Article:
“The second travel phase was probably when I was in Europe for an exchange programme, around 10 years ago. That was the first time I had stepped out of the country. It was three months of studies and backpacking across Europe. That was my first taste of solo travel, with the sense of experiencing things for the first time outside a comfort zone, sans any kind of layering.”
Bitten by the travel bug
“The travel itch hit after my first job placement. There is no romantic setting to that realisation,” says Varun of his two year work period that saw him “unfortunately at that point of time but definitely fortunately now that I look back” deputed in rural India.
“I travelled every single day to a different village and that gave me a diverse geographical indication of our country, from West Bengal to Uttar Pradesh and more. Every day I would head out into the villages and towns with less than 5,000 people and then come back to a known place, the hotel. This happened daily for two years. This time, the third phase of my travels, came with the realisation of how fortunate a person is relatively in the world and the whole aspect of time – where a person is in during a particular stage in life.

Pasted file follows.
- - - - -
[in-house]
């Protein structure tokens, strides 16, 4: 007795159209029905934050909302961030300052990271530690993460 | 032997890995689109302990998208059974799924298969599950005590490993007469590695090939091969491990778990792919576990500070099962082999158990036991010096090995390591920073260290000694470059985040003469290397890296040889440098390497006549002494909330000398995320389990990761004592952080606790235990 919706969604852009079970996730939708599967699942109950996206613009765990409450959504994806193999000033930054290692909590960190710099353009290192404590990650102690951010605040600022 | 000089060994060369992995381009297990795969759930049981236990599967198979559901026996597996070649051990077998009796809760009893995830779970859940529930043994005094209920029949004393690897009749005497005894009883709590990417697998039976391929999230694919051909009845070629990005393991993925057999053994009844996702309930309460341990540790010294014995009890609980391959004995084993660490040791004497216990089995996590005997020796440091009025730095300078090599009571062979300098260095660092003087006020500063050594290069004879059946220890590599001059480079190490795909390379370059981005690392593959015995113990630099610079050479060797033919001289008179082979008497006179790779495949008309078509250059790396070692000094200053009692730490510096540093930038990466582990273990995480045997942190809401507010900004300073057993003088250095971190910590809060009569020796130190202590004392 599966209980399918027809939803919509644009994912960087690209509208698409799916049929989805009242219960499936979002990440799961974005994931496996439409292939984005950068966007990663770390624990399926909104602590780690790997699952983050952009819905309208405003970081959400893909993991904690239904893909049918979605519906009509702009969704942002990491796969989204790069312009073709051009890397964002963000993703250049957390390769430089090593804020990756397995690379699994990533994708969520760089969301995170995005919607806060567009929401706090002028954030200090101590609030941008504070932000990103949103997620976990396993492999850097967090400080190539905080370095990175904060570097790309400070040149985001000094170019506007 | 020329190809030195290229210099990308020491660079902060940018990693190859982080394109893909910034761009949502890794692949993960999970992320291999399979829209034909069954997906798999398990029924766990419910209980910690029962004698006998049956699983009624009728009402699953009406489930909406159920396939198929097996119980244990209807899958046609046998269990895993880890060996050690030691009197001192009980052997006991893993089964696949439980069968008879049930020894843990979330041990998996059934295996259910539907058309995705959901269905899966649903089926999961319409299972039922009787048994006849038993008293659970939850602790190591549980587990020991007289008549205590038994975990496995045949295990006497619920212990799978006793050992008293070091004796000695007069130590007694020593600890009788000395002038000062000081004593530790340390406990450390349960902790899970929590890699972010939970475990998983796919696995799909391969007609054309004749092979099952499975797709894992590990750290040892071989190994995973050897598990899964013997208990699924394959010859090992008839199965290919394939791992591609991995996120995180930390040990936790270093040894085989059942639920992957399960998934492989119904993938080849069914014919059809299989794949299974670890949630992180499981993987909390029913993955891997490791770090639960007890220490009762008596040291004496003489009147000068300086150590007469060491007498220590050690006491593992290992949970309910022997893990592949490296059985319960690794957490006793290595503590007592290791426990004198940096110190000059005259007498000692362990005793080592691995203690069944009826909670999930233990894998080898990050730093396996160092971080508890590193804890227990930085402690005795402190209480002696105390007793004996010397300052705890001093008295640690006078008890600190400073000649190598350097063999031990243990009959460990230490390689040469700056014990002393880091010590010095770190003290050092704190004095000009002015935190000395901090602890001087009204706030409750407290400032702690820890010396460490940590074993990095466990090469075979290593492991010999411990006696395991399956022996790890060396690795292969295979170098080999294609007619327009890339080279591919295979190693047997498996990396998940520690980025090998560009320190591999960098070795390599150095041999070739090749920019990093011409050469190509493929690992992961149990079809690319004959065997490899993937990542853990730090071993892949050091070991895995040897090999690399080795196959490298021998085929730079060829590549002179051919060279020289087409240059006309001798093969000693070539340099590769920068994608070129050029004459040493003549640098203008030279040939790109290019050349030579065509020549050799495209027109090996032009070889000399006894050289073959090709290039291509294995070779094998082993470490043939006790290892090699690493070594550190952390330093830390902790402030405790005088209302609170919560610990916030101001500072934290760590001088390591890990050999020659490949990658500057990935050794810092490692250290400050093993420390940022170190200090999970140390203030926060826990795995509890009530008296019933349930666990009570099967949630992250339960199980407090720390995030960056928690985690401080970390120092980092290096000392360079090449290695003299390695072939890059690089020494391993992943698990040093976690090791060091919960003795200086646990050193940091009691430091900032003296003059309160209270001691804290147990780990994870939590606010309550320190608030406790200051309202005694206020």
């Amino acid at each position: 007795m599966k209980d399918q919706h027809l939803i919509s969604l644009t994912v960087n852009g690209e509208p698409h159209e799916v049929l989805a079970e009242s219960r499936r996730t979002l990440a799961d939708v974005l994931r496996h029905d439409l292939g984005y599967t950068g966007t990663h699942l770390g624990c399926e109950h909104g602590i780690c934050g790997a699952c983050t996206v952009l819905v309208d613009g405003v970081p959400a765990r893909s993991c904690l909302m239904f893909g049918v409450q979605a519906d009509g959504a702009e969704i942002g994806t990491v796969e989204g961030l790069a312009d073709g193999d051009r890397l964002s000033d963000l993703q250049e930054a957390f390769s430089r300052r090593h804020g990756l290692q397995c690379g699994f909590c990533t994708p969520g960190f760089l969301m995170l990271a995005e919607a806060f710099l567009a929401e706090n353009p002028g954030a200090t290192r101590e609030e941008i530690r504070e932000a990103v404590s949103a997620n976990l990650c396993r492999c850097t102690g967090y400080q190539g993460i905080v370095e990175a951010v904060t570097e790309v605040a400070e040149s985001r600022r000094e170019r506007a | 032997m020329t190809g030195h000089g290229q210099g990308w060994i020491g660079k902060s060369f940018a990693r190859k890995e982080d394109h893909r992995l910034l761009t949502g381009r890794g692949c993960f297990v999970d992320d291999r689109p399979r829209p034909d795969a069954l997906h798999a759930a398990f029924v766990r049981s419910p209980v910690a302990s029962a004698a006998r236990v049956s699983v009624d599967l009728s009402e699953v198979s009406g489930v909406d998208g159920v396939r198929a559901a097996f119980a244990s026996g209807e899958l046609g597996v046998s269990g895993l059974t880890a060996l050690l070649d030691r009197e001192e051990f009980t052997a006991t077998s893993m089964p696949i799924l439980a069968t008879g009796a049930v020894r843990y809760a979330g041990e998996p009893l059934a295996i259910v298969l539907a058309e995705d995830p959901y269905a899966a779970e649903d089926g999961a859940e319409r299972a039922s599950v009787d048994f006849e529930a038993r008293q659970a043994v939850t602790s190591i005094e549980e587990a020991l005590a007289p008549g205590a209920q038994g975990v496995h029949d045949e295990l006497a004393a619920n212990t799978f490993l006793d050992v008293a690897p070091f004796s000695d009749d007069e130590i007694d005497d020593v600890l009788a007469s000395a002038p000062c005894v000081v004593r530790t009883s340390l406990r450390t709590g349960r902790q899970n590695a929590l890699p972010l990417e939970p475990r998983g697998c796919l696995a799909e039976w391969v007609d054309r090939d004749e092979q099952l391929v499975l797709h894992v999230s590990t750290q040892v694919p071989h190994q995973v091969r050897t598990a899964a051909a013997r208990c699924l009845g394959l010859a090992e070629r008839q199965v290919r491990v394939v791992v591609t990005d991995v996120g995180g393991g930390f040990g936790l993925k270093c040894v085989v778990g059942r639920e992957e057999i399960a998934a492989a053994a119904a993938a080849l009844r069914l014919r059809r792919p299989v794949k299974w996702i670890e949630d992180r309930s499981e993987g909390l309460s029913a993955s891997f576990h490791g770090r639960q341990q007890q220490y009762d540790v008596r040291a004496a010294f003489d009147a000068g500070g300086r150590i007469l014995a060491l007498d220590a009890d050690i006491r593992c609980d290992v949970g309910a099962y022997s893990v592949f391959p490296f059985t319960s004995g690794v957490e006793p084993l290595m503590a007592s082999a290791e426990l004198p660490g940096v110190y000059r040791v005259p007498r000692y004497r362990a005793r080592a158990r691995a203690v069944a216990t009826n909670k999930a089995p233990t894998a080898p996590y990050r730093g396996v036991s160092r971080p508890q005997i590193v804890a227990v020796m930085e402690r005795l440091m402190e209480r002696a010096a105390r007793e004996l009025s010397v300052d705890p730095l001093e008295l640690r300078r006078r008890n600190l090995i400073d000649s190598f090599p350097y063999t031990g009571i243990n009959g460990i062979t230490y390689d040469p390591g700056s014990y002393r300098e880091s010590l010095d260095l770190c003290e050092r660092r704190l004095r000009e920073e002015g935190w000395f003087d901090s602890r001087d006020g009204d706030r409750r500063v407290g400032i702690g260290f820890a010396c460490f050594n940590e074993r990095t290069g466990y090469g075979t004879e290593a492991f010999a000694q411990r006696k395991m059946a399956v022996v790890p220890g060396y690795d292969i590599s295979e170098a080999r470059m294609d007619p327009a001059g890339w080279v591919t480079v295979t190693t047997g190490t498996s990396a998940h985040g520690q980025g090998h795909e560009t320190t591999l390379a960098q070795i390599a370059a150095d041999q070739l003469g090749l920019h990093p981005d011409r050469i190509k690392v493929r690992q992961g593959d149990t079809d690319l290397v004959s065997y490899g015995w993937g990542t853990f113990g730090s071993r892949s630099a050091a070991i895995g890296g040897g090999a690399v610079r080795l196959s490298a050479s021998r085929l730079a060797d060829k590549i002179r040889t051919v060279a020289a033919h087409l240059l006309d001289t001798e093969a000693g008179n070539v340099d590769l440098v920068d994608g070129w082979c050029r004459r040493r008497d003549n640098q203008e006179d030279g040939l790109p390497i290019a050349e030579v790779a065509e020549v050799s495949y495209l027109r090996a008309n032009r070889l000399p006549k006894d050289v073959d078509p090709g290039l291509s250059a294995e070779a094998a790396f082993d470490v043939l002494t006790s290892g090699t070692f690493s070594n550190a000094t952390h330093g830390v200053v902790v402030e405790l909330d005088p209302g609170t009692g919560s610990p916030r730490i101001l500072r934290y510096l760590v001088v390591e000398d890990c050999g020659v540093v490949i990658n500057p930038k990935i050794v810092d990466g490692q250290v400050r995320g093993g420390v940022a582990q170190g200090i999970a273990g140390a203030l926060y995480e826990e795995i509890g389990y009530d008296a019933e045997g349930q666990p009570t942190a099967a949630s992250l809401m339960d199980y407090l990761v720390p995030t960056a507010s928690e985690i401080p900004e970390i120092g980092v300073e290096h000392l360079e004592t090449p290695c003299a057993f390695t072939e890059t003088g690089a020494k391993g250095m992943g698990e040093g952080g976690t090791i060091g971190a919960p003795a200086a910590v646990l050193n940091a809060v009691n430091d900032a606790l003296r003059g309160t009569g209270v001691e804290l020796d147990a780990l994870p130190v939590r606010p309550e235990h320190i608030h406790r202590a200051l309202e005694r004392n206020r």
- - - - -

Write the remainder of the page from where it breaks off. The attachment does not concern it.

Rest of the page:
“I’ve not had the opportunity to revisit rural India with that intensity or at that length. But whenever I do travel in India, if I am crossing such places then I make it a point to stop at a small shop or admire the farmland. That is an intrinsic part of my traveller heart.”
Travel phase four and spotting the differences
“After the two years in rural India, I lived in Munich and New Jersey, working from these cities. I think this would be the fourth phase as I travelled every single day, experiencing a different culture every single day.”